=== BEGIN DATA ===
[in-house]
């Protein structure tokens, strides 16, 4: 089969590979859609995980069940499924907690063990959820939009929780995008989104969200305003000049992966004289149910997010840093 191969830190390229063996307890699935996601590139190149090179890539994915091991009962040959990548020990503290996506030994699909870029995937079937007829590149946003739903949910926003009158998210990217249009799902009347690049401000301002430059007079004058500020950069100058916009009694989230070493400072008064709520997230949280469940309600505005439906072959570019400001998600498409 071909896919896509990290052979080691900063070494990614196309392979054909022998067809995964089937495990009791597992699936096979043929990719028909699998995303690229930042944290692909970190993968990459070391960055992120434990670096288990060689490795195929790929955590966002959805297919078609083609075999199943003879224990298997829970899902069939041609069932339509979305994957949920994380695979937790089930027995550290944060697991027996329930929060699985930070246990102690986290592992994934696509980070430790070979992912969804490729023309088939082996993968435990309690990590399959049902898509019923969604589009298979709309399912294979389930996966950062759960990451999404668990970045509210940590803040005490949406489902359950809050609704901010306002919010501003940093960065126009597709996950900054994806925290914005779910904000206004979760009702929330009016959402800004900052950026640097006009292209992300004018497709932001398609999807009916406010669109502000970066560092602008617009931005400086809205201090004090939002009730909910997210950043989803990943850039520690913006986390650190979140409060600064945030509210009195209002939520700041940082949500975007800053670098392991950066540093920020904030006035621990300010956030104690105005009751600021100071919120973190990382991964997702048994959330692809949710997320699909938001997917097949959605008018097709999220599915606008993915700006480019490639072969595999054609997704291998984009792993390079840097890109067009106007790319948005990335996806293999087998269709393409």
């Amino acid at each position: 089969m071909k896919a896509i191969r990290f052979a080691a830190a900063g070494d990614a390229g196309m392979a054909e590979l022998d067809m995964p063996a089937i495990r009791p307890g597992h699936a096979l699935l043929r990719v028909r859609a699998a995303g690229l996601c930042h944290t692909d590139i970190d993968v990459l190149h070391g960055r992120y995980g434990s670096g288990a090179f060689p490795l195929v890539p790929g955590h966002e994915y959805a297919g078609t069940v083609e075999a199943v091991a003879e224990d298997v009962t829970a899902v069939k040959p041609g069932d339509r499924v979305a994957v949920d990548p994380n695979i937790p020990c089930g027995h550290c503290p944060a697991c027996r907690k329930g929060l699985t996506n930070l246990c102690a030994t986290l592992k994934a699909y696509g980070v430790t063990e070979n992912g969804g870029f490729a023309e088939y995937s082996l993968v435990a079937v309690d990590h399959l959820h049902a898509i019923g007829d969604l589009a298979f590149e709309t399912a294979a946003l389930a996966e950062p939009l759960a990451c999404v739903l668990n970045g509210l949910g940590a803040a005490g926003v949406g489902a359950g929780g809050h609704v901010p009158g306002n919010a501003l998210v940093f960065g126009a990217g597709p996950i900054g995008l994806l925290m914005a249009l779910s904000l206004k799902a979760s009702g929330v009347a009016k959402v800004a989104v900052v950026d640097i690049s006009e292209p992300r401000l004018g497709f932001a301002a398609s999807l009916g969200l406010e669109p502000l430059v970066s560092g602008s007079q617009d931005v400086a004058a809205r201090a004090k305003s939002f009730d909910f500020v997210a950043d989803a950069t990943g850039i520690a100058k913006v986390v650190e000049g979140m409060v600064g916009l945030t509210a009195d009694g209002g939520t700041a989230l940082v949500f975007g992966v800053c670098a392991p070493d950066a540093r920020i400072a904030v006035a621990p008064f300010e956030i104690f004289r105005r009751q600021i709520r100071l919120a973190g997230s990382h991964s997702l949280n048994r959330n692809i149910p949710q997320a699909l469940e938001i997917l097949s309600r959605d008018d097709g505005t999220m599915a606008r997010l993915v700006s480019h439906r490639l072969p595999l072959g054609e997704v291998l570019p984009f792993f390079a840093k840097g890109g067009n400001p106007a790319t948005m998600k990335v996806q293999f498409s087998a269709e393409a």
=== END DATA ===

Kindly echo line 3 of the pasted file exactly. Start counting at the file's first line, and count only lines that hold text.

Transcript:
């Amino acid at each position: 089969m071909k896919a896509i191969r990290f052979a080691a830190a900063g070494d990614a390229g196309m392979a054909e590979l022998d067809m995964p063996a089937i495990r009791p307890g597992h699936a096979l699935l043929r990719v028909r859609a699998a995303g690229l996601c930042h944290t692909d590139i970190d993968v990459l190149h070391g960055r992120y995980g434990s670096g288990a090179f060689p490795l195929v890539p790929g955590h966002e994915y959805a297919g078609t069940v083609e075999a199943v091991a003879e224990d298997v009962t829970a899902v069939k040959p041609g069932d339509r499924v979305a994957v949920d990548p994380n695979i937790p020990c089930g027995h550290c503290p944060a697991c027996r907690k329930g929060l699985t996506n930070l246990c102690a030994t986290l592992k994934a699909y696509g980070v430790t063990e070979n992912g969804g870029f490729a023309e088939y995937s082996l993968v435990a079937v309690d990590h399959l959820h049902a898509i019923g007829d969604l589009a298979f590149e709309t399912a294979a946003l389930a996966e950062p939009l759960a990451c999404v739903l668990n970045g509210l949910g940590a803040a005490g926003v949406g489902a359950g929780g809050h609704v901010p009158g306002n919010a501003l998210v940093f960065g126009a990217g597709p996950i900054g995008l994806l925290m914005a249009l779910s904000l206004k799902a979760s009702g929330v009347a009016k959402v800004a989104v900052v950026d640097i690049s006009e292209p992300r401000l004018g497709f932001a301002a398609s999807l009916g969200l406010e669109p502000l430059v970066s560092g602008s007079q617009d931005v400086a004058a809205r201090a004090k305003s939002f009730d909910f500020v997210a950043d989803a950069t990943g850039i520690a100058k913006v986390v650190e000049g979140m409060v600064g916009l945030t509210a009195d009694g209002g939520t700041a989230l940082v949500f975007g992966v800053c670098a392991p070493d950066a540093r920020i400072a904030v006035a621990p008064f300010e956030i104690f004289r105005r009751q600021i709520r100071l919120a973190g997230s990382h991964s997702l949280n048994r959330n692809i149910p949710q997320a699909l469940e938001i997917l097949s309600r959605d008018d097709g505005t999220m599915a606008r997010l993915v700006s480019h439906r490639l072969p595999l072959g054609e997704v291998l570019p984009f792993f390079a840093k840097g890109g067009n400001p106007a790319t948005m998600k990335v996806q293999f498409s087998a269709e393409a």